We cannot let CDCR increase its use of prolonged solitary confinement either by misusing confidential information to place prisoners in SHU on phony conspiracy charges, or through increasing the use of Administrative SHU. As the Supreme Court stated over one hundred years ago in the 1879 case of Wilkerson v. Utah,  it is “safe to affirm that punishment of torture… and all others in the same line of unnecessary cruelty are forbidden by that [the Eighth] Amendment.” The admired historian Howard Zinn noted the application of that decision to the modern SHU:  “All we need then, is general recognition that to imprison a person inside a cage, to deprive that person of human companionship, of mother and father and wife and children and friends, to treat that person as a subordinate creature, to subject that person to daily humiliation and reminder of his or her own powerlessness in the face of authority… is indeed torture and thus falls within the decision of the Supreme Court a hundred years ago.”

    Sitawa (S/N Ronnie Dewberry), Arturo Castellanos, Todd Ashker, George Franco

* AB 1308 became law on Oct 11, 2017 

Report back from Prisoner Representatives’ first monitoring meeting with CDCR

published by the Center for Constitutional Rights
May 23, 2016

Last September, in Ashker v. Governor of California, California prisoners reached an historic settlement agreement with the California Department of Corrections and Rehabilitation (CDCR) that is bringing an end to indefinite solitary confinement in California prisons. The Settlement Agreement includes hard-won (and unprecedented) periodic meetings between the CDCR and the prisoners who initiated the lawsuit and led the protests against long term solitary confinement. Below is a report back from the first of these meetings, from lead plaintiff in the case and prisoner representative, Todd Ashker.

I was very pleased to participate in this historic meeting with CDCR officials, which we negotiated in our Settlement Agreement.  I think it is the first time that representatives of prisoners have had this kind of discussion with leaders of any correction department; it is certainly the only time it has happened here in California, the world’s largest prison system.  We were especially pleased that high-ranking prison officials were at the meeting.

At the beginning of this first meeting, it became clear that there was a misunderstanding about its function.  CDCR thought the meeting was for us to listen to them.  Why would we put a term into our Settlement that would have us listen to them?  We listen to them every second of our lives.   We see the purpose of these calls as an opportunity for us to be heard and to have a discussion with people in authority.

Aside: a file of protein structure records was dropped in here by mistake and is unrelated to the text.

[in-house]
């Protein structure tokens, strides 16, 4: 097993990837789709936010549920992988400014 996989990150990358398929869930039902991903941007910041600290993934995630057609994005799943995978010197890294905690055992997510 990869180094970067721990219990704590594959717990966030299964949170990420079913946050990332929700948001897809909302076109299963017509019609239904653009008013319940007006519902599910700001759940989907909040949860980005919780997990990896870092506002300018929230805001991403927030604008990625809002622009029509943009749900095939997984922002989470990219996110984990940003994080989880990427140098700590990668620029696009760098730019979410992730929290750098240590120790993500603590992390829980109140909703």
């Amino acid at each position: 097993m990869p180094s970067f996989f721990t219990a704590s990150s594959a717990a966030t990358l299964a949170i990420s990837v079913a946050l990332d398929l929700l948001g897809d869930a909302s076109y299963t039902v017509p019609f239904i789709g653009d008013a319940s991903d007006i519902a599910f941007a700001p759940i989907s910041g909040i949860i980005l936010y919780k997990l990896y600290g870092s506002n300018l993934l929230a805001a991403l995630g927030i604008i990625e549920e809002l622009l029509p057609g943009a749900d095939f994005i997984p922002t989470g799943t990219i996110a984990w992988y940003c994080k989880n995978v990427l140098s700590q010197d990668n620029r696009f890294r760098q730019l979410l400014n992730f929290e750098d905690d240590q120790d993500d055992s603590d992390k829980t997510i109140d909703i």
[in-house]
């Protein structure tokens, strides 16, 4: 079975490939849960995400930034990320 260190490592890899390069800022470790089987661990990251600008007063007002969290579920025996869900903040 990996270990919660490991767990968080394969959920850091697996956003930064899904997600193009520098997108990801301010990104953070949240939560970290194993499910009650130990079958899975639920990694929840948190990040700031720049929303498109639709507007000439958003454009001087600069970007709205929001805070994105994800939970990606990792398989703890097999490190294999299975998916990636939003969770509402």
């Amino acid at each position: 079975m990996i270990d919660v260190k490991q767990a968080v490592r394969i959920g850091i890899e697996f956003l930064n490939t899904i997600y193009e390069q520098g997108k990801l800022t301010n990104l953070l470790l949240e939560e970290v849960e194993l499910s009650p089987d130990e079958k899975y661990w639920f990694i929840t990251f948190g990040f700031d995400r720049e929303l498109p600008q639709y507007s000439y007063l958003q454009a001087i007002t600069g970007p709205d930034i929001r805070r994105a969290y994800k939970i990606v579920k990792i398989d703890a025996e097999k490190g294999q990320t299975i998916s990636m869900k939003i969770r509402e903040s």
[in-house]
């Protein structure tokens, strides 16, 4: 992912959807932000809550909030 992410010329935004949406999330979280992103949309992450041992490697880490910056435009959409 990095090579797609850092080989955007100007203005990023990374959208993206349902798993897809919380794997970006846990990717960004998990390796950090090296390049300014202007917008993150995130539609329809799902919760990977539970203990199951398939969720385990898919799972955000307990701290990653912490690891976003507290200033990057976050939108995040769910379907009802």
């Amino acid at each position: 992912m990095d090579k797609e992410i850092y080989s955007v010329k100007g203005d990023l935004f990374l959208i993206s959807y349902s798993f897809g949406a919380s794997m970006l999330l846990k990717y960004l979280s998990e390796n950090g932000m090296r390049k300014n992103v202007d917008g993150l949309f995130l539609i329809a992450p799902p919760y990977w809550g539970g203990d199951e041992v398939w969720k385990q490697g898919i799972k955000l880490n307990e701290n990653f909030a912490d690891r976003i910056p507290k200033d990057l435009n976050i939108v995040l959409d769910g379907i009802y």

Despite this initial confusion, we were able to lead the meeting. CDCR got unfiltered information from prisoners who know what is going on in their prison cells and yards.  We are a leadership group the CDCR knows.  They know we have integrity.  The information we shared at the meeting came not only from the experiences of us four main reps, but also from the other veterans of the SHU, members of our class who have written and met with our attorneys.

We raised in strong terms that some of us who have made it to General Population yards are essentially in modified SHUs (Security Housing Units), in some respects worse than Pelican Bay SHU, although in some respects better.   Conditions, policies and practices that we are experiencing in some of the General Population yards are not what we expected when we settled our case.  After spending decades in solitary we cannot accept many of these conditions.  Too many prisoners are simply warehoused, and there are not enough jobs or programs to give us skills, engage our minds and prepare us to return to our communities.  Guards need training in ‘professional’ behavior.   Bullying and humiliation should never be tolerated.

CDCR may have been surprised at the tenor, strength and substance of our approach.   We expect at the next meeting, we will all understand the agenda and purpose well ahead of time.   We also think a longer meeting will allow for a full discussion and useful interaction.  We hope CDCR officials come to welcome these historic meetings as useful because they will be if prisoners’ perspectives are heard, used and received by them.

Prisoner Human Rights Movement BLUE PRINT

(FULL BLUE PRINT pdf- all docs-284pgs)
Overview
Table of Contents
Blue Print core document
Appendix

BLUE PRINT

The declaration on protection of all persons from being subjected to torture and other cruel, inhuman or degrading treatment or punishment was adopted by the United Nations General Assembly in its resolution 3452 (XXX) of December 9, 1975. The Declaration contains 12 Articles, the first of which defines the term “torture” as: